Each question is posted to a Firebase instance through the user-facing Angular app. For each new question, a webpage constantly running on a smartphone hidden inside of the pedestal converts the text to speech via tts-api.com, then simply plays the returned MP3 through the megaphones line-in.
The megaphone is supported by a custom designed prop printed on the UP 3D printer as detailed below, then modified by hand with a drill press
Detail of custom prop designed in Cinema 4D
Megaphone, custom prop, pedestal
Townhall (side view) Spring 2015 Megaphone, custom prop, pedestal
Townhall (at Baltimore Penn Station) Spring 2015 Megaphone, custom prop, pedestal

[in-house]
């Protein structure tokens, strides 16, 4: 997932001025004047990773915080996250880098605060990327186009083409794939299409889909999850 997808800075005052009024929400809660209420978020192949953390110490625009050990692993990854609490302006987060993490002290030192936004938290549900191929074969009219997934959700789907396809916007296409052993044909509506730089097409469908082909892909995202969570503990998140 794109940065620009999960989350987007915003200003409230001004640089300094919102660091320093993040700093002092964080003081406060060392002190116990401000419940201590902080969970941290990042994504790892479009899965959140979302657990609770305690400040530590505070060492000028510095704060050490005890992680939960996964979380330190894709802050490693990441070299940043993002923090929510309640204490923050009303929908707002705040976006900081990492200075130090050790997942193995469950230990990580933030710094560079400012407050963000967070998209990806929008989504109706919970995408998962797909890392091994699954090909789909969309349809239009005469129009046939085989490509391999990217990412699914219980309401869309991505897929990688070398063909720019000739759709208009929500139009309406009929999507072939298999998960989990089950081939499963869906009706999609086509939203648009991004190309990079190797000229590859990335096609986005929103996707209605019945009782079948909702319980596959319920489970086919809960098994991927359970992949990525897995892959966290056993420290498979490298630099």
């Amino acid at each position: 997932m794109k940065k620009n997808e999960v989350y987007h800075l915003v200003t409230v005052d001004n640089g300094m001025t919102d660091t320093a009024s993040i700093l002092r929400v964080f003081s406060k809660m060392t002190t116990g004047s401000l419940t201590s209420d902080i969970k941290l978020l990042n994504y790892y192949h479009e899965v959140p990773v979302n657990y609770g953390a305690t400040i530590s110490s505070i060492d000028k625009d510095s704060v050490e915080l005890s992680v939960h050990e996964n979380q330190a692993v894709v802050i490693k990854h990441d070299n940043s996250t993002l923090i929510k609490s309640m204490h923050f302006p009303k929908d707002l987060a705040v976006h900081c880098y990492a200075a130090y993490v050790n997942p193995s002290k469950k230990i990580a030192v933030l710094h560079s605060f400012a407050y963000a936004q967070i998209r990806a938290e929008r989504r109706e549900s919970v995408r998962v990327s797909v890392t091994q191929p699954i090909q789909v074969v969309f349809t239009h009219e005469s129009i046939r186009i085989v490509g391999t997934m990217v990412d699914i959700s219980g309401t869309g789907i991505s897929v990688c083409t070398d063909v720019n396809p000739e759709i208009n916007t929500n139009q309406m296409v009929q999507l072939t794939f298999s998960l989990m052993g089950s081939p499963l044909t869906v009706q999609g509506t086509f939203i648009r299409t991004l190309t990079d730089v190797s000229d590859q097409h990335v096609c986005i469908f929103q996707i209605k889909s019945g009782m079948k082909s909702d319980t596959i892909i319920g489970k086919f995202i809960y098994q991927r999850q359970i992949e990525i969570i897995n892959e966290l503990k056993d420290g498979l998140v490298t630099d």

Townhall (in gallery setting, Maryland Institue College of Art) Spring 2015 Megaphone, custom prop, pedestal
Townhall attempts to create an anonymous platform through which anyone with an internet connection can bring powerful questions to the ears of the public. The sculpture itself is simply a megaphone atop a traditional pedestal, but through a web interface, an anonymous user is able to send questions to the megaphone and have them be announced aloud to whomever is around.
The questions are announced in that monto-toned computer generated voice contemporary viewers have come to recognize. With an emphasis on submitting questions to the megaphone, as opposed to general statements or comments, Townhall asserts that the rhetorical nature of a question is inherently more powerful than that of a statement. By definition, questions seek information; and in doing so, they move conversation forward.